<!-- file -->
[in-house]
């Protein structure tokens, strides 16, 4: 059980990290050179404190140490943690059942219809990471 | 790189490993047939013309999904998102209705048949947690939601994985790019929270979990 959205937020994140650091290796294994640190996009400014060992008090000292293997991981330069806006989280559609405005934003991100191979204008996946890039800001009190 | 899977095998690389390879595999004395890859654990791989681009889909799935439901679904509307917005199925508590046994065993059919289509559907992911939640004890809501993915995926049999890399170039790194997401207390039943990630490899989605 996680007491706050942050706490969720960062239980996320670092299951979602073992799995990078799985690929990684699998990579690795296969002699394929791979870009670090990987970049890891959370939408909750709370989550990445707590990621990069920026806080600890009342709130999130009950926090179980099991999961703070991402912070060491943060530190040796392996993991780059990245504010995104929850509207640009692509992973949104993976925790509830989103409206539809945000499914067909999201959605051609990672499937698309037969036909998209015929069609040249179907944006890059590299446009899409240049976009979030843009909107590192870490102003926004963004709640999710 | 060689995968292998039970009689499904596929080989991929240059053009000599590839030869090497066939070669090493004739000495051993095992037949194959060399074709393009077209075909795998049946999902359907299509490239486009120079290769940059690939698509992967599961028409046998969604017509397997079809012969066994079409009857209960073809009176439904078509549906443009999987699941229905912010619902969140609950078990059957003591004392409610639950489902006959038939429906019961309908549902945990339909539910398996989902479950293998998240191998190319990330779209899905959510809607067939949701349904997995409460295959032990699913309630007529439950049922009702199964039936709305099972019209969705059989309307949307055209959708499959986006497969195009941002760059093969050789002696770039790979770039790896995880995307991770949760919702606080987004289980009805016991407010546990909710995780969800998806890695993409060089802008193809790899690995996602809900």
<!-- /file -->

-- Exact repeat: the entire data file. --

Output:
[in-house]
């Protein structure tokens, strides 16, 4: 059980990290050179404190140490943690059942219809990471 | 790189490993047939013309999904998102209705048949947690939601994985790019929270979990 959205937020994140650091290796294994640190996009400014060992008090000292293997991981330069806006989280559609405005934003991100191979204008996946890039800001009190 | 899977095998690389390879595999004395890859654990791989681009889909799935439901679904509307917005199925508590046994065993059919289509559907992911939640004890809501993915995926049999890399170039790194997401207390039943990630490899989605 996680007491706050942050706490969720960062239980996320670092299951979602073992799995990078799985690929990684699998990579690795296969002699394929791979870009670090990987970049890891959370939408909750709370989550990445707590990621990069920026806080600890009342709130999130009950926090179980099991999961703070991402912070060491943060530190040796392996993991780059990245504010995104929850509207640009692509992973949104993976925790509830989103409206539809945000499914067909999201959605051609990672499937698309037969036909998209015929069609040249179907944006890059590299446009899409240049976009979030843009909107590192870490102003926004963004709640999710 | 060689995968292998039970009689499904596929080989991929240059053009000599590839030869090497066939070669090493004739000495051993095992037949194959060399074709393009077209075909795998049946999902359907299509490239486009120079290769940059690939698509992967599961028409046998969604017509397997079809012969066994079409009857209960073809009176439904078509549906443009999987699941229905912010619902969140609950078990059957003591004392409610639950489902006959038939429906019961309908549902945990339909539910398996989902479950293998998240191998190319990330779209899905959510809607067939949701349904997995409460295959032990699913309630007529439950049922009702199964039936709305099972019209969705059989309307949307055209959708499959986006497969195009941002760059093969050789002696770039790979770039790896995880995307991770949760919702606080987004289980009805016991407010546990909710995780969800998806890695993409060089802008193809790899690995996602809900």